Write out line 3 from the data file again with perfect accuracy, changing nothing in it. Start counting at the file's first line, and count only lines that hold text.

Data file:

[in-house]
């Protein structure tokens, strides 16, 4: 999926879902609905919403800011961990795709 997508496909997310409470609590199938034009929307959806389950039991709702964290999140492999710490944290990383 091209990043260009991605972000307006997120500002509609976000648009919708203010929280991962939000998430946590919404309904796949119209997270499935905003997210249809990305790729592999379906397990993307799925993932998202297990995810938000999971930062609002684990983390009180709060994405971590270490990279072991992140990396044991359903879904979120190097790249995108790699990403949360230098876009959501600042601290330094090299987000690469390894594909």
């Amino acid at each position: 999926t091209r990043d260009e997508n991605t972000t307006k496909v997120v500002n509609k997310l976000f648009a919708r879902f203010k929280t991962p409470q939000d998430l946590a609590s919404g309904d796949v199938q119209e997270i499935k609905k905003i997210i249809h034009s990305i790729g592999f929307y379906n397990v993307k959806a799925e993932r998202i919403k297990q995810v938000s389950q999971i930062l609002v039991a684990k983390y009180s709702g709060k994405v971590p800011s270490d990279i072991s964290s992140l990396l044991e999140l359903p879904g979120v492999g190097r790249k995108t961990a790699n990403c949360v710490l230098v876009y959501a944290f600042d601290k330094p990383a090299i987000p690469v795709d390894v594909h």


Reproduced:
């Amino acid at each position: 999926t091209r990043d260009e997508n991605t972000t307006k496909v997120v500002n509609k997310l976000f648009a919708r879902f203010k929280t991962p409470q939000d998430l946590a609590s919404g309904d796949v199938q119209e997270i499935k609905k905003i997210i249809h034009s990305i790729g592999f929307y379906n397990v993307k959806a799925e993932r998202i919403k297990q995810v938000s389950q999971i930062l609002v039991a684990k983390y009180s709702g709060k994405v971590p800011s270490d990279i072991s964290s992140l990396l044991e999140l359903p879904g979120v492999g190097r790249k995108t961990a790699n990403c949360v710490l230098v876009y959501a944290f600042d601290k330094p990383a090299i987000p690469v795709d390894v594909h």